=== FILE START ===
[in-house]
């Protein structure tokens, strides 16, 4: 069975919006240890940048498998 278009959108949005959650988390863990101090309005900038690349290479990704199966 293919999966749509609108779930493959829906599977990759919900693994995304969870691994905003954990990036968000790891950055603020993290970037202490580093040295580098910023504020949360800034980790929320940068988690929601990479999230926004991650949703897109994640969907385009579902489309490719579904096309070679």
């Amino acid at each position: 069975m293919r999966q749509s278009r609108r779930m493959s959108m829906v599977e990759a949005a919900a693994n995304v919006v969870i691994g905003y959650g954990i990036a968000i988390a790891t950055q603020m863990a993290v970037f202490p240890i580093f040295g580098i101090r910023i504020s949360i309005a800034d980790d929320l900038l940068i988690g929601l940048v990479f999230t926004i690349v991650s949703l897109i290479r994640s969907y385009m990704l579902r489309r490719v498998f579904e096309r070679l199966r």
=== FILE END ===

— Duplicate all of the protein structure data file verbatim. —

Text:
[in-house]
């Protein structure tokens, strides 16, 4: 069975919006240890940048498998 278009959108949005959650988390863990101090309005900038690349290479990704199966 293919999966749509609108779930493959829906599977990759919900693994995304969870691994905003954990990036968000790891950055603020993290970037202490580093040295580098910023504020949360800034980790929320940068988690929601990479999230926004991650949703897109994640969907385009579902489309490719579904096309070679």
């Amino acid at each position: 069975m293919r999966q749509s278009r609108r779930m493959s959108m829906v599977e990759a949005a919900a693994n995304v919006v969870i691994g905003y959650g954990i990036a968000i988390a790891t950055q603020m863990a993290v970037f202490p240890i580093f040295g580098i101090r910023i504020s949360i309005a800034d980790d929320l900038l940068i988690g929601l940048v990479f999230t926004i690349v991650s949703l897109i290479r994640s969907y385009m990704l579902r489309r490719v498998f579904e096309r070679l199966r």